You do need a second copy of the Lumetri effect, but you don't need to duplicate the clip, whether or not you keep the extra copy. Instead of your current workflow, try using Adjustment Layers:
- Perform your primary color corrections as you normally would on a single lumetri instance. By "primary color corrections," I mean white balance, exposure, overall adjustments, and anything that affects the whole frame equally. No matter what color grading software you use, it's best practice to keep these "color primary" operations logically distinct from operations which require keys, masks, mattes, windows, etc. One reason for this is that keeping primary adjustments logically distinct allows them to be baked into LUTs (a topic for another discussion). But as you've discovered, it also helps keeps your work organized so that local adjustments can be accurately targeted.
- Add an adjustment layer. To do this, make sure your project panel is active by clicking in it, go the the File menu, and select New->Adjustment layer.
- Drag the new adjustment layer from the project panel to your timeline and drop it on a layer that's above your footage. In a sense, Adjustment layers are "empty" because they don't contain any video information, but in another sense, they're "transparent" and let you stack effects. It's because of this transparency that you don't have to duplicate the underlying lumetri primary correction that you performed earlier. The white balance, exposure adjustments, etc, "show through" to the adjustment layer.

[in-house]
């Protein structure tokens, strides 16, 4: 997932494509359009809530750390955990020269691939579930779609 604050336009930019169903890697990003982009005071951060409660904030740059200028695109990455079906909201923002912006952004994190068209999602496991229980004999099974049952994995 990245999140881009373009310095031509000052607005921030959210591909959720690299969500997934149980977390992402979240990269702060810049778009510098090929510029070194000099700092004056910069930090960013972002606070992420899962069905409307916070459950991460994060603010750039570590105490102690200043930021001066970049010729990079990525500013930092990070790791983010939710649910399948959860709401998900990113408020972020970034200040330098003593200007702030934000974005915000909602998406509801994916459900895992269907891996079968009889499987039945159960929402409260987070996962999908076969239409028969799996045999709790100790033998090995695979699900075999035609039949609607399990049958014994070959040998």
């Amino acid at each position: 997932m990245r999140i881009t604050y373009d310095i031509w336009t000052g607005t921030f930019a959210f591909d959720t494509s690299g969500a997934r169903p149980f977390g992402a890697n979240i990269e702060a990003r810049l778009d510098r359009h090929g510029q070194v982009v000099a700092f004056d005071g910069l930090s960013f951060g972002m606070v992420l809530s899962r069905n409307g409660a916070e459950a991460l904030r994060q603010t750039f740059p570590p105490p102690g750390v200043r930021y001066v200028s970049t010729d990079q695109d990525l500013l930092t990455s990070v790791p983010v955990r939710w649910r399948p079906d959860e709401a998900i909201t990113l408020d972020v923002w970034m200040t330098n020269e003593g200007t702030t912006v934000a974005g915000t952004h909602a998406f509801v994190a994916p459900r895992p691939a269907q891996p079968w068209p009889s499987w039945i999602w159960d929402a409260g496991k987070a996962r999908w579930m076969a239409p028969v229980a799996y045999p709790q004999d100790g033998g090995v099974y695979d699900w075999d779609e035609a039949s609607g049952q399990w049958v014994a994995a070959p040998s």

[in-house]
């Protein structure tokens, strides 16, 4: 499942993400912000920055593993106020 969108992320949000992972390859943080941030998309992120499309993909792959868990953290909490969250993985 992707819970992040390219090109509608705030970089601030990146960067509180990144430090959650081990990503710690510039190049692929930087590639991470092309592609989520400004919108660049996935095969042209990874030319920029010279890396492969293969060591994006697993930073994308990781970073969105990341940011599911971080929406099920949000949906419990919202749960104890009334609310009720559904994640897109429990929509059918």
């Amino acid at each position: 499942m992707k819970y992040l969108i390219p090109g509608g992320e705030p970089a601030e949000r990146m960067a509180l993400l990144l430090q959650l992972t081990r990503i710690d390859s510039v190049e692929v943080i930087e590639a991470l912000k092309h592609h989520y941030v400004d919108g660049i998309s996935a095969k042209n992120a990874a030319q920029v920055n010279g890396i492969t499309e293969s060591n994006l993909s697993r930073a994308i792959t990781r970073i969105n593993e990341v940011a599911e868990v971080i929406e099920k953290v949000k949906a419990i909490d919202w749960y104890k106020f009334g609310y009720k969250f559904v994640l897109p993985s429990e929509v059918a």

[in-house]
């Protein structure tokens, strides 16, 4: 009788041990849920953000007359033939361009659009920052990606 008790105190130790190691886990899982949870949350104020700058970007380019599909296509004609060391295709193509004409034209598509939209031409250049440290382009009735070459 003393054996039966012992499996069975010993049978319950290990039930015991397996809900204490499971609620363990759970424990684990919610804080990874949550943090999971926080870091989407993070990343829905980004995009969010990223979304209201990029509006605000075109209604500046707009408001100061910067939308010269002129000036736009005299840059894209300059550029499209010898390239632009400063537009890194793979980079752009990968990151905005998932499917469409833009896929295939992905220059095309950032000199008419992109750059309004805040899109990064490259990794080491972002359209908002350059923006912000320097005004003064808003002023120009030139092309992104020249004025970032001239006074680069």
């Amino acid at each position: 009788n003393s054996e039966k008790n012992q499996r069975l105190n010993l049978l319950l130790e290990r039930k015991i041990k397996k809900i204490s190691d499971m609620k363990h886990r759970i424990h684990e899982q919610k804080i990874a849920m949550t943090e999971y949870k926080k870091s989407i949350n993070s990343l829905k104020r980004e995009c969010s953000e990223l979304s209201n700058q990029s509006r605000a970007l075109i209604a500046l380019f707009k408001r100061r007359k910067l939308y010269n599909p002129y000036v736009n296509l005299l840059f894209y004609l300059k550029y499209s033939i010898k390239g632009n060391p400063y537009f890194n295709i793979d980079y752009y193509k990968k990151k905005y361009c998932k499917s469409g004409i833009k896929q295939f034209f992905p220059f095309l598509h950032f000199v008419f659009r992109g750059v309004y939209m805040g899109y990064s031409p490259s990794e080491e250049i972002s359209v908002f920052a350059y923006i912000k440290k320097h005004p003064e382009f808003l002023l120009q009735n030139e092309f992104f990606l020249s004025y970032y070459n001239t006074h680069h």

- Draw your mask on the adjustment layer, and perform your "color secondaries" there by adding a new instance of the Lumetri effect to the it. There, you can brighten the faces as you see fit, you can keyframe the movement of the matte if you need to (aka "rotoscoping"), and your color primaries will remain intact.
- In this way, you can add as many adjustment layers as you like, and isolate as many different areas of the image as necessary, each with its own unique color transformation. You can even use mask blending modes to perform boolean operations to the masks, generating complex unions, intersections, cutouts, etc.
There are some limitations and restrictions to Adobe's color workflow, which is why people turn to other software as their grades become more complex. Tracking multiple masks is problematic, for instance. However, for basic color work, Premiere is often a simple, quick, and effective solution.